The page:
Transgendered man 5 months pregnant, he says
A transgendered Oregon man says he is five months pregnant and expecting a baby girl.
Thomas Beatie told The Advocate, a magazine devoted to gay, bisexual and transgendered issues, that he made the choice because his wife can't have children.
Beatie, who writes he is "legally male and legally married," said his wife Nancy had a hysterectomy because of severe endometriosis.
Sterilization is not a requirement for gender reassignment, allowing him to keep his female reproductive organs, he said. Beatie did have breast reduction surgery and testosterone therapy, but stopped taking the hormone after deciding to become pregnant.
"It had been roughly eight years since I had my last menstrual cycle, so this wasn’t a decision that I took lightly," he said. "My body regulated itself after about four months, and I didn’t have to take any exogenous estrogen, progesterone, or fertility drugs to aid my pregnancy."
The couple used a sperm bank and home insemination, he wrote. His first pregnancy resulted in an ectopic pregnancy with triplets.
"It was a life-threatening event that required surgical intervention, resulting in the loss of all embryos and my right fallopian tube," he said. "When my brother found out about my loss, he said, 'It’s a good thing that happened. Who knows what kind of monster it would have been.'"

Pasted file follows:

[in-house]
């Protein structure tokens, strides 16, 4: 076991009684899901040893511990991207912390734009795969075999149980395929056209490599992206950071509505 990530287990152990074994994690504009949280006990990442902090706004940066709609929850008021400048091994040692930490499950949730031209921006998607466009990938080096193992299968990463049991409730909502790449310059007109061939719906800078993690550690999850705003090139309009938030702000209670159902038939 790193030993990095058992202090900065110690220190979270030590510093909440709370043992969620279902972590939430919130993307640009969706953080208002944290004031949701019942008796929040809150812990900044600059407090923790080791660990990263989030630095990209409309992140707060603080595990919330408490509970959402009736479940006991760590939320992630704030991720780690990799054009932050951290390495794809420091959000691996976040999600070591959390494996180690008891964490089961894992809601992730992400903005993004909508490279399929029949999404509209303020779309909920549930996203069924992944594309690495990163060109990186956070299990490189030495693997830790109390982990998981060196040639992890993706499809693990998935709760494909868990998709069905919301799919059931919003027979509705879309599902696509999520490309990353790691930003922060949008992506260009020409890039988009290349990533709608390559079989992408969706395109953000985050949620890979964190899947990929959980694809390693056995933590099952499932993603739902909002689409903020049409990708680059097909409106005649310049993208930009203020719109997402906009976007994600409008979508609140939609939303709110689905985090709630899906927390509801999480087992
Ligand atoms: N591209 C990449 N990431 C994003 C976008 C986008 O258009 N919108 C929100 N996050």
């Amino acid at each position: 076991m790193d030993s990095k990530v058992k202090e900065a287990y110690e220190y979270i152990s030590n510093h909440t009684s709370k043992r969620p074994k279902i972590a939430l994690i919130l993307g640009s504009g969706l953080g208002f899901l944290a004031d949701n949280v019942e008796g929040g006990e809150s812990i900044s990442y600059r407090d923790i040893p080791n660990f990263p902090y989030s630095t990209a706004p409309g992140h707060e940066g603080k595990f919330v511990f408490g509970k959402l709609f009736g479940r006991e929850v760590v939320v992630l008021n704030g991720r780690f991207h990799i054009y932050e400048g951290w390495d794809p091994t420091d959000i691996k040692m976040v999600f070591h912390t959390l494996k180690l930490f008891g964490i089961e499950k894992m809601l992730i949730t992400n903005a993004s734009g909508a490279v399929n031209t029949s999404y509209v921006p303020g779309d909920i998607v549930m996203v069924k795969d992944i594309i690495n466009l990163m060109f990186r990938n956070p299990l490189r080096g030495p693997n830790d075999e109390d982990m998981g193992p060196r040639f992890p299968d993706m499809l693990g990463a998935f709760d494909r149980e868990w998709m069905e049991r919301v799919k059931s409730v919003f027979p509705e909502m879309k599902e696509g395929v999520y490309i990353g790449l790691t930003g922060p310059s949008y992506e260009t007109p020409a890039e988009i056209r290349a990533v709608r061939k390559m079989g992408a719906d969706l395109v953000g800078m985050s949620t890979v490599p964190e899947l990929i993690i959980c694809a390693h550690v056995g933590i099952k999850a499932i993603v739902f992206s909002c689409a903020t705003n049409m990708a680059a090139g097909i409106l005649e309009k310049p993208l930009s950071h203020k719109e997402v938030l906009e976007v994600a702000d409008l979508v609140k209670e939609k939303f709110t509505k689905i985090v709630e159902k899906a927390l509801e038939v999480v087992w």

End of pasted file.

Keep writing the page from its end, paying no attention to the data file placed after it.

This pregnancy is free of complications and a baby girl is due on July 3, said Beatie.
The couple has only recently started to experience "opposition" from friends, family and medical professionals, Beatie said.
"Doctors have discriminated against us, turning us away due to their religious beliefs. Health-care professionals have refused to call me by a male pronoun or recognize Nancy as my wife," he said. "Receptionists have laughed at us. Friends and family have been unsupportive; most of Nancy's family doesn't even know I’m transgender."
Beatie told The Advocate most people in his community don't know he is pregnant.
"But our situation ultimately will ask everyone to embrace the gamut of human possibility and to define for themselves what is normal," he wrote.